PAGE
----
Stress on Student Health

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Impact of Stress on Student Health

The impact of stress on students who attend college or universtiy has a tangible negative effect

on both physical health, and mental health. Many healthy habits from living at home (such as eating

well) become obsolete, and students face a lot more deadlines as well as new responsibilities when

they move away from home to go to school. Addition of stressors to a persons life not only has an

effect on physical health, but it can change the way we behave and feel. Stress affects people on a

physical and mental level, and it is important that we acknowledge the overwhelming nature of stress

so we can properly take care of ourselves.

Stress is able to have an effect on physical health because stress keeps your body in a

perpetual state of fight-or-flight by producing cortisol, which is a hormone produced by the body to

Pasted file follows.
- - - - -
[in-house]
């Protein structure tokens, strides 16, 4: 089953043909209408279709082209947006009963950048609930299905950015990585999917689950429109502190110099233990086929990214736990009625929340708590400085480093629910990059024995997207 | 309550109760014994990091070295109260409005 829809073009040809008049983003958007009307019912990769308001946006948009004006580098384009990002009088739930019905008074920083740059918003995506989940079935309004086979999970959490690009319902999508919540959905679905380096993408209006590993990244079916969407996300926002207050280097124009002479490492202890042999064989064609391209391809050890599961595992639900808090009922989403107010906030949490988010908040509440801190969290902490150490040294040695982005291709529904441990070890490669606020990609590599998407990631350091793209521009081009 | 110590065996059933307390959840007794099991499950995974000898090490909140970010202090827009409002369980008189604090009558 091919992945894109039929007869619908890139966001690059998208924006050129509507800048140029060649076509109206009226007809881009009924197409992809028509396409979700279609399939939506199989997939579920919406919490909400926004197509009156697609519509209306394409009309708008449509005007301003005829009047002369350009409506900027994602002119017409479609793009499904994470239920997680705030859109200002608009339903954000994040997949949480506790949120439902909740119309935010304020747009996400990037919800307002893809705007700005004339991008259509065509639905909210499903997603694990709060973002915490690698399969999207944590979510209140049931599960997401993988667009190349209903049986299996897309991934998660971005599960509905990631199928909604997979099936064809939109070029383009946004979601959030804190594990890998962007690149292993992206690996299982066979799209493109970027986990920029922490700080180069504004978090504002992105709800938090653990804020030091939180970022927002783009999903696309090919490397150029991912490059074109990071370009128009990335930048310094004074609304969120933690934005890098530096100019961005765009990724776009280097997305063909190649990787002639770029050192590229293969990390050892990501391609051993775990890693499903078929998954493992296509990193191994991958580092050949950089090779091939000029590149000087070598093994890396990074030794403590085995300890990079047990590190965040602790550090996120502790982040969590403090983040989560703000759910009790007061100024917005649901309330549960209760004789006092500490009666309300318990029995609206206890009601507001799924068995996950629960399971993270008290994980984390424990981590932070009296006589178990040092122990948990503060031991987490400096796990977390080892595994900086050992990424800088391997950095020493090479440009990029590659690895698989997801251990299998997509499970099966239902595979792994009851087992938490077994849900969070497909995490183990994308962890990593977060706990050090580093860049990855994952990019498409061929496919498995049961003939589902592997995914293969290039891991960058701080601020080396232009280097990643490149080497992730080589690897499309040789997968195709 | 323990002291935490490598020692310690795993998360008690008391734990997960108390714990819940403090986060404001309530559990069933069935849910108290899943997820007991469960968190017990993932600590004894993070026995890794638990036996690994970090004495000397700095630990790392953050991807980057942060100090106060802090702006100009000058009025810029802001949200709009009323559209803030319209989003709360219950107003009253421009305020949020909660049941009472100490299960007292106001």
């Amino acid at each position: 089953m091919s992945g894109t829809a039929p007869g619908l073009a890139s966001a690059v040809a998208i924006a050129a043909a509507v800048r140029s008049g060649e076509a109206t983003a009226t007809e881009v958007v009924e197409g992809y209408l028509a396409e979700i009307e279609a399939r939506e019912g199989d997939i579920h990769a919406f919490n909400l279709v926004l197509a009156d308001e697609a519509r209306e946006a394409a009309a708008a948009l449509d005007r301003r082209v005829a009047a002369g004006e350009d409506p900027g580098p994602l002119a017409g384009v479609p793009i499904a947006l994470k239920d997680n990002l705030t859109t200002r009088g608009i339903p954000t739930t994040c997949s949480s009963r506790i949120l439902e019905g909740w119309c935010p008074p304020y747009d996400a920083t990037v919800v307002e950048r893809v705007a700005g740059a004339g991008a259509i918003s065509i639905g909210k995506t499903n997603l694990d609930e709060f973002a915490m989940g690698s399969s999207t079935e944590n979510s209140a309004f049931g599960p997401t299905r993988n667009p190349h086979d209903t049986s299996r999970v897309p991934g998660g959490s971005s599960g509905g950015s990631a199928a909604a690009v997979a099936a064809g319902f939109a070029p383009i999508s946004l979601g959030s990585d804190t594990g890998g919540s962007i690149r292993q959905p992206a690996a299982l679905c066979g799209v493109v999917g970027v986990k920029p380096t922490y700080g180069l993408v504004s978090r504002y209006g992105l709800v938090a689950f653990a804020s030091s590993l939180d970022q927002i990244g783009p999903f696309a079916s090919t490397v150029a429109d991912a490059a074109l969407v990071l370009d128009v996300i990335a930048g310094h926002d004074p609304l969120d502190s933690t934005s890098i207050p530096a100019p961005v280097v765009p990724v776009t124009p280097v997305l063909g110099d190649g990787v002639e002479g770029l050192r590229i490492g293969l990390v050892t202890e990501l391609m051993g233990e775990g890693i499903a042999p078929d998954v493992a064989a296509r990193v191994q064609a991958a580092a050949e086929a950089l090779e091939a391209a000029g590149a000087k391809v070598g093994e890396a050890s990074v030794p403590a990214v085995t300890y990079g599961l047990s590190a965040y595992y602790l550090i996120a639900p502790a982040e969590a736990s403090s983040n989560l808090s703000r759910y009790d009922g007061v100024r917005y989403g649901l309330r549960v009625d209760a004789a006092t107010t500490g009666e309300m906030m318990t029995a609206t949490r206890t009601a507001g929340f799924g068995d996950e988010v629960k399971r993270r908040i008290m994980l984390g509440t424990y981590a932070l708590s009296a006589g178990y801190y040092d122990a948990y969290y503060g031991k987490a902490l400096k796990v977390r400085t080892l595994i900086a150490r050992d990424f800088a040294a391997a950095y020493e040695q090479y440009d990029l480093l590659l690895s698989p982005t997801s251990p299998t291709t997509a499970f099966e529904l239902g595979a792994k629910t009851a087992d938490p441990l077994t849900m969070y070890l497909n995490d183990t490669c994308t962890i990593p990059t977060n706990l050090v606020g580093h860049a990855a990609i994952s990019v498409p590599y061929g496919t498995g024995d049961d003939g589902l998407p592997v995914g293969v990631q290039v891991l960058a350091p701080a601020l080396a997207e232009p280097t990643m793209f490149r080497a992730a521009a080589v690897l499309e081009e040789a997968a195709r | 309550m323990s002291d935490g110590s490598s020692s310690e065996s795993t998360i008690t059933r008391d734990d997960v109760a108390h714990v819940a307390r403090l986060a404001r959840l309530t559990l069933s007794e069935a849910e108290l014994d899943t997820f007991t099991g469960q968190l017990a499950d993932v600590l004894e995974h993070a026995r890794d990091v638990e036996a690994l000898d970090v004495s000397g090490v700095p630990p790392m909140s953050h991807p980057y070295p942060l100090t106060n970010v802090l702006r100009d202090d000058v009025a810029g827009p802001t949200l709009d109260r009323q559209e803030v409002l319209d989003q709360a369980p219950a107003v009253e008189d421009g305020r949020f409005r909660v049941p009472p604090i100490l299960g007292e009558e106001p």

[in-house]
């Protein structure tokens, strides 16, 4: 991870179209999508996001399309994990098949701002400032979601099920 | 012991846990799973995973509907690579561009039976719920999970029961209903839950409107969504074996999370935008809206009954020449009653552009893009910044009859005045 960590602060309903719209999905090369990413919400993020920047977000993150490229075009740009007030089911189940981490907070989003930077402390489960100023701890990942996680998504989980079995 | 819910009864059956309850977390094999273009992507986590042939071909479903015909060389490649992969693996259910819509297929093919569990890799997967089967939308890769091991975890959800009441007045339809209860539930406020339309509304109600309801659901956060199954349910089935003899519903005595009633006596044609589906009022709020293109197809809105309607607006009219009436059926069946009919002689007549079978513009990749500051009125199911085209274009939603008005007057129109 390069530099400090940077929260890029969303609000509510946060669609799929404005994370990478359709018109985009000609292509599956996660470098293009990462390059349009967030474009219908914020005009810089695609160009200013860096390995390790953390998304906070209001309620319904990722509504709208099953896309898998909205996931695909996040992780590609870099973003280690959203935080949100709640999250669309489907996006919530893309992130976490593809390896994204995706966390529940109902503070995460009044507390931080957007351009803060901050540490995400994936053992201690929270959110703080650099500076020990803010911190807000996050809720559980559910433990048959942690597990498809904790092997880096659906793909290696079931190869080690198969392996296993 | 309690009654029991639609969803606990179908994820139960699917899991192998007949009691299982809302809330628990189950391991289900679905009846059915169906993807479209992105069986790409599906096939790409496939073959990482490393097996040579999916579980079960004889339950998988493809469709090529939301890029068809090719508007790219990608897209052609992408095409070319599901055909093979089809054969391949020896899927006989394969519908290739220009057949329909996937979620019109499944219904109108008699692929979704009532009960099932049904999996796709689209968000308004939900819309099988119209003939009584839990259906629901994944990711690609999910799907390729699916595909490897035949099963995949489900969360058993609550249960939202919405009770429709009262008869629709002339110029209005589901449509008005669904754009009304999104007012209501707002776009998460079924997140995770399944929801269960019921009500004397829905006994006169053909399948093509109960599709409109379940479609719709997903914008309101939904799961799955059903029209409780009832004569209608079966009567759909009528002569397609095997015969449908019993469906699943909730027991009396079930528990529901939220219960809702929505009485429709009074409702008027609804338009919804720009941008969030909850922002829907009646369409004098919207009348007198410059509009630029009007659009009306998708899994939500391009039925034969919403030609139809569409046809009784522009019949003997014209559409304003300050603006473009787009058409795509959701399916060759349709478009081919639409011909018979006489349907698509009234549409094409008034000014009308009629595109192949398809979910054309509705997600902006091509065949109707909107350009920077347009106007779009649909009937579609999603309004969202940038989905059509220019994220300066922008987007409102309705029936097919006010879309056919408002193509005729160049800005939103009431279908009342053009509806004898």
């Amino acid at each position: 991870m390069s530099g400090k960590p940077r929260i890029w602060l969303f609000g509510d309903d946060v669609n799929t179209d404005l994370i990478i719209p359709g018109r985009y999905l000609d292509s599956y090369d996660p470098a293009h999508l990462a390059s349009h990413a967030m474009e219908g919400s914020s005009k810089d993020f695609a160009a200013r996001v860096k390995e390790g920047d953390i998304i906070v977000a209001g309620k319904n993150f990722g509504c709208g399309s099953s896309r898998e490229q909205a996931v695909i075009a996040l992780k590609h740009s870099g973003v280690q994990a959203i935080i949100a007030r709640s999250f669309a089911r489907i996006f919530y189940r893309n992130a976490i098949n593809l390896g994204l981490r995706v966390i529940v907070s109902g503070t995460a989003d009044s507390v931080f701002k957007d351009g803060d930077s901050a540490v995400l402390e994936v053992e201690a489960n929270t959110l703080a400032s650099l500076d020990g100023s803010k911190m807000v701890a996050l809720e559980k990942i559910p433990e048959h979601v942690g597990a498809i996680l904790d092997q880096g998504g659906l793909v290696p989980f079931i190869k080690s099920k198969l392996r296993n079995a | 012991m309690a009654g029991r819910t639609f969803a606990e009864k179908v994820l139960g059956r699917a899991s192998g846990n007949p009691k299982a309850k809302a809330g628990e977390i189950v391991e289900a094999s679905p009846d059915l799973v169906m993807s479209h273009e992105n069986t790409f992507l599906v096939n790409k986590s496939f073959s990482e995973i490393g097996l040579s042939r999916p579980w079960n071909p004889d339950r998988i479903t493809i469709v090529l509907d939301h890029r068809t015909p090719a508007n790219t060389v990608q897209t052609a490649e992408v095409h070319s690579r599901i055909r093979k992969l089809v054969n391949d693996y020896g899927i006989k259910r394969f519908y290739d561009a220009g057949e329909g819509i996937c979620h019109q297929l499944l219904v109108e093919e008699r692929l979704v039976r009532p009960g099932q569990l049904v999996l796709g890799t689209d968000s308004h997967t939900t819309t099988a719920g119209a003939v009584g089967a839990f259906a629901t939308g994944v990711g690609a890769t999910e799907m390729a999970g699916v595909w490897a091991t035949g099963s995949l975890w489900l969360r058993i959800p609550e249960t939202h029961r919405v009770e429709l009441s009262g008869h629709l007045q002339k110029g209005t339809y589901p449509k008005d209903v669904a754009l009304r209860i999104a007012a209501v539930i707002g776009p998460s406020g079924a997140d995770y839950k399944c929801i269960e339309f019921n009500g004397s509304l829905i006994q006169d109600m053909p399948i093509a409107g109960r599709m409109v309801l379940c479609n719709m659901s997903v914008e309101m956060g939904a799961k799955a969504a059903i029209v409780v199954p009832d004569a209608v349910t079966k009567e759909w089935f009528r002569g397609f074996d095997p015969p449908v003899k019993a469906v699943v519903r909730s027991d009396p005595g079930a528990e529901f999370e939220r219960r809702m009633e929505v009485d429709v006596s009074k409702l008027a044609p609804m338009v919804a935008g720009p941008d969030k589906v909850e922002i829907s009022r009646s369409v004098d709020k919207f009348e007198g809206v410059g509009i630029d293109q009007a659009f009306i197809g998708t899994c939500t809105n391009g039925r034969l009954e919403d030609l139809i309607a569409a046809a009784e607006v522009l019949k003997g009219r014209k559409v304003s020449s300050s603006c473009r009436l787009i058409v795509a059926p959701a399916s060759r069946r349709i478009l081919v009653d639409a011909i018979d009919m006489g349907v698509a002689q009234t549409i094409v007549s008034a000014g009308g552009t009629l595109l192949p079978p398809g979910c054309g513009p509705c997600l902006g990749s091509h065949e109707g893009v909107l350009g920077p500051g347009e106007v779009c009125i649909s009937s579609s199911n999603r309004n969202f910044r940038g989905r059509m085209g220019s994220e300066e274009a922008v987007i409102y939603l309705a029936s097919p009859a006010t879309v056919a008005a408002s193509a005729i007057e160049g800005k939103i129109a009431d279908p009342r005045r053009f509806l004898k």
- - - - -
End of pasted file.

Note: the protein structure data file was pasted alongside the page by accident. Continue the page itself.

respond to stress. Cortisol is useful in fight-or-flight situations because: it heightens memory

functions, lowers sensitivity to pain, and allows for a quick burst of energy. Elizabeth Scott, in her

article Cortisol and Stress: How to Stay Healthy, states that “While cortisol is an important and helpful

part of the body’s response to stress, it’s important that the body’s relaxation response be activated

so the body’s functions can return to normal following a stressful event (Scott, 2011).” The problem

with constant elevated levels of cortisol is that it “can weaken the activity of the immune system by

preventing proliferation of T-cells (Kennedy, 2012).”

Mental health is also effected by stress in students. The demand for work output increases

heavily when multiple classes begin scheduling projects and tests at the same time which often makes

everyone on campus feel overwhelmed. Ultimately, stress causes unnecessary frustration and tension

in the body which makes it more difficult to learn. According to an article on dealing with...
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